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24 October 2011

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J

Colonel,

Leslie Gelb's position on the Iraq war in 2003, was that he admitted he supported it, supported it 'for the sake of his career'.

Now isn't that special, supporting a war 'for the sake of his career', when Gelb's career is sitting behind an oak desk in a comfy chair, not getting his personal keester shot at in the war zone he and the NEOCONS advocated. Another arm chair general (small g) civie style, that to them the smell of war is 'sweet'. Funny how those who don't fight wars, those whose personal keesters aren't in the mud, the blood, and the beer, those who never miss a beat from their 'comforts', how war smells sweet to them. Ancient Greek and Roman pantheons in their time even noticed such a trend then.

I advocate that all those who want war so bad (like those who want to throw other people's children under an unnecessary Iran war bus), they be required to walk a mile in the boots of those they send into a battle zone 'before' they have a right to have any input in the first place. Only when they have been there and done that 'first', then and only then do they have a place at the war determination tables.

Gelb while he may be a pleasant bloke, is no different from the NEOCONs that today he is lambasting for their war drum songs.

The beaver

Colonel

What do the Chinese call people like him: "two-faced gweilo"!!!!

http://www.acus.org/new_atlanticist/foreign-policy-community-war-mongers
My initial support for the war [in Iraq] was symptomatic of unfortunate tendencies within the foreign policy community, namely the disposition and incentives to support wars to retain political and professional credibility. We 'experts' have a lot to fix about ourselves, even as we 'perfect' the media. We must redouble our commitment to independent thought, and embrace, rather than cast aside, opinions and facts that blow the common—often wrong—wisdom apart. Our democracy requires nothing less.

turcopolier

J

"His career required it?" My God! I think it is pretty clear why he did not want my in the CFR. pl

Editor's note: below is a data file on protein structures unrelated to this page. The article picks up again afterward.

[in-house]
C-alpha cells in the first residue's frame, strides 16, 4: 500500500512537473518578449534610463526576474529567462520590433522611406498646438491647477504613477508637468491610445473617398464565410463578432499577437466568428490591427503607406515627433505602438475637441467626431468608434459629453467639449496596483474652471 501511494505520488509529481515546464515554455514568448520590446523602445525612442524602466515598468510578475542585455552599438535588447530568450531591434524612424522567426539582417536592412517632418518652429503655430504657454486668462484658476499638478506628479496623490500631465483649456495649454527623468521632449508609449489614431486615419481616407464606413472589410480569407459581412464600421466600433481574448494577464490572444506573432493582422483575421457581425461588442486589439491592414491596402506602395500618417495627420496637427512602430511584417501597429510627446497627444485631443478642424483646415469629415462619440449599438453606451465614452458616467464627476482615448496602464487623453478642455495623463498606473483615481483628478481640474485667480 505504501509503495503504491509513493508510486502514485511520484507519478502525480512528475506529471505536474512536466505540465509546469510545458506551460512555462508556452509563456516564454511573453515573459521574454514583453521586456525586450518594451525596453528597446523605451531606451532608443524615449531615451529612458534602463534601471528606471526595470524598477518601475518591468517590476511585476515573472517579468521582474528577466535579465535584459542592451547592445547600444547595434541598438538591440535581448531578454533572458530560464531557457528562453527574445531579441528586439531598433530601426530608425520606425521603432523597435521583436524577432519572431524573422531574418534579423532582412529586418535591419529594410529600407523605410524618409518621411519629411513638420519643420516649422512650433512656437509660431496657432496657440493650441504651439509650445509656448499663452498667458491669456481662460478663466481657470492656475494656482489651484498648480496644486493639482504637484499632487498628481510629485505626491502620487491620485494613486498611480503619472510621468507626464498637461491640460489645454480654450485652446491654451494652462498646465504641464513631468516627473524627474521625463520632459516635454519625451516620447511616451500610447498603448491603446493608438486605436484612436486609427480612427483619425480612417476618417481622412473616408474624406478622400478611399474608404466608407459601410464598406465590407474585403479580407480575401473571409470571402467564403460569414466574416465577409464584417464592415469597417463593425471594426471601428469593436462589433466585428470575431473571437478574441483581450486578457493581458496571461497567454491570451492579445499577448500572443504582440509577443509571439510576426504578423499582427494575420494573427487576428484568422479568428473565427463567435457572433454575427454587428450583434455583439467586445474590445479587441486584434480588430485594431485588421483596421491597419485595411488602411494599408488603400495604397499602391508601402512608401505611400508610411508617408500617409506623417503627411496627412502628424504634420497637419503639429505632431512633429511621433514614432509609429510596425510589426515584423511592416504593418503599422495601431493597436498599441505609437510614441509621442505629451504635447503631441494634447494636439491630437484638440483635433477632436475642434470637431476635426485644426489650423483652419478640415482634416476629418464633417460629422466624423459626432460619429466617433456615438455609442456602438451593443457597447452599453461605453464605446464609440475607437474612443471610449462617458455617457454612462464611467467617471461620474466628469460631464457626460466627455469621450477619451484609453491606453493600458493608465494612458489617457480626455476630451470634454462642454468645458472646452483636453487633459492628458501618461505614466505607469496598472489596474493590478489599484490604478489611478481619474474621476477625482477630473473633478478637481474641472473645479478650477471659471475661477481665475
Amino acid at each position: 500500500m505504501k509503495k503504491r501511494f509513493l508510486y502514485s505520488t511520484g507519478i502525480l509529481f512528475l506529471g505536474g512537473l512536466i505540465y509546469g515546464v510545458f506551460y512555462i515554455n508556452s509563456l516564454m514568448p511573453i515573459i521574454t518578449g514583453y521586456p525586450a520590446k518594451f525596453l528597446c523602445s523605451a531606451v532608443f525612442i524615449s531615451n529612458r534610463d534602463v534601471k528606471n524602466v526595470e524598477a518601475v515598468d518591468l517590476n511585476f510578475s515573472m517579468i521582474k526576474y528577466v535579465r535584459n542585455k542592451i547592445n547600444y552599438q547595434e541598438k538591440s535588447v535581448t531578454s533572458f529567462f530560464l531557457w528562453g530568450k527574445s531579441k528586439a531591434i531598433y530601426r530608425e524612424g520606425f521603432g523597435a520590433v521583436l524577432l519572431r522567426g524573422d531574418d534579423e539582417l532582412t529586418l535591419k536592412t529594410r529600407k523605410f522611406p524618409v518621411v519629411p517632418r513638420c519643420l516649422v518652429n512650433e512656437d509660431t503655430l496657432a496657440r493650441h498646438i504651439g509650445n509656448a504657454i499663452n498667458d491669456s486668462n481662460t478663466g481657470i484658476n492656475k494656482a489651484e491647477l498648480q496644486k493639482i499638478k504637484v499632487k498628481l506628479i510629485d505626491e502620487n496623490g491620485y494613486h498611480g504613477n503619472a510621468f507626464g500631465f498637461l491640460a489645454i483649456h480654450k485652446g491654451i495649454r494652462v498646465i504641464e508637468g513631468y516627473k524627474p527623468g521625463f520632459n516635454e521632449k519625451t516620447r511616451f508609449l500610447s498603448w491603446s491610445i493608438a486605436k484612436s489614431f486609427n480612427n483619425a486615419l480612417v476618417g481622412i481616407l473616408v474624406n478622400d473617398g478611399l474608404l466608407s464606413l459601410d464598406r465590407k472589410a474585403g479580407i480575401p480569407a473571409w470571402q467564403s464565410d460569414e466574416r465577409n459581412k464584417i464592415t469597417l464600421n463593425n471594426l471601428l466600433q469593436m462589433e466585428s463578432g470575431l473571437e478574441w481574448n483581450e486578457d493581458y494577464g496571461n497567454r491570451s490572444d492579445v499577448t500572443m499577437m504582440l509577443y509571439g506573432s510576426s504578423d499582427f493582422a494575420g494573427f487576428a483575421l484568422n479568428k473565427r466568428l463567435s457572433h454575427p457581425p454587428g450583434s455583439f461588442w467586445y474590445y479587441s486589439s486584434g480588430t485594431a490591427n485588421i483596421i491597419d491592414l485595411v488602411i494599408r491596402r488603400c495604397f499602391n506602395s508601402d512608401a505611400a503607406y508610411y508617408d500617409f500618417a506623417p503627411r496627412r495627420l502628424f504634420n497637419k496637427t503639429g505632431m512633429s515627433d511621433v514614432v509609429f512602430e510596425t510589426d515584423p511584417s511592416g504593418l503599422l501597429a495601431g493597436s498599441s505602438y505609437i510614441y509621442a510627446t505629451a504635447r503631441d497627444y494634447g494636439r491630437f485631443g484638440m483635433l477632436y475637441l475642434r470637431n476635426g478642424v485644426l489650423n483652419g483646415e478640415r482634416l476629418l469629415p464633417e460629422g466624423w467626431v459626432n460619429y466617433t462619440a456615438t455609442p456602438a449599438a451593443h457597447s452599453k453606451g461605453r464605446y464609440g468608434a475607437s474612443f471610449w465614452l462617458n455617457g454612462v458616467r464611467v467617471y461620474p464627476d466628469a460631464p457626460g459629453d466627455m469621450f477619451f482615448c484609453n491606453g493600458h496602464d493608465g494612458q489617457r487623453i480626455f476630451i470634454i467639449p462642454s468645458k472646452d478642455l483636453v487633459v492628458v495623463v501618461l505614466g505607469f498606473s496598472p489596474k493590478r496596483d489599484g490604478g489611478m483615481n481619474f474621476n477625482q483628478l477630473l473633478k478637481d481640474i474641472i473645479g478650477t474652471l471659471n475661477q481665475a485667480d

PS

CFR's Middle East team has Elliott Abrams (husband of the you-know-who), Dan Senor, and Meghan O'Sullivan, among others. Talk about neocons and their enablers.

Babak Makkinejad

All:

Reminds me of a line in a 1930s movie:

"Why is war always inevitable but not peace?"

oofda

Colonel, you are correct, he is dead right on this.
Perhaps he just likes Dutch masters. I often see the painting at the KHM when I go to Vienna.

turcopolier

oofda

I asked him if he liked Breugel generally. He looked surprised and said that the painting relaxed him. pl

oofda

I can think of a lot of other art works that would be 'relaxing.' I guess it's positive that he didn't chose "A Gloomy Day" by Breugel to put on his office wall.

judith weingarten

No, J, there is a difference. He has learnt from his mistake (and it was a big one); the other NEOCONs have learnt nothing.

JerseyJeffersonian

Maybe the Bruegel he and his neocon ilk should constantly have in line of sight is "The Fall of Icarus"? Perhaps paired with a framed calligraphic rendering of Shelley's "Ozymandias", forming thereby a diptych with a not so veiled pedagogical intent?

Eh, the message would be lost on them. There are none so blind as those who will not see.

J

Colonel,

I think there is a serious question that needs to be broached BEFORE our nation sets its foot into wars -- 'is this war a war of national survival or not?' If it isn't, then what are the alternatives to the unnecessary spilling of blood? What defines wars on which national survival depends, and is and when does a war become a national necessity?

Just skipping some stones on the water.

stanley henning

Leslie Gelb hit it on the head. I have an uneasy feeling that we already reached the status of "rogue nation" under the younger Bush. Little thought went into our responses to 9/11(Afghanistan COIN approach) mixed with misguided Israel associated (Iraq) actions - massively wasteful flailing about which has taken us to disaster's doorstep. I have seriously been questioning the value of my vote for anyone but, as a minimum I cannot see voting for anyone in the NEOCON camp. /

William R. Cumming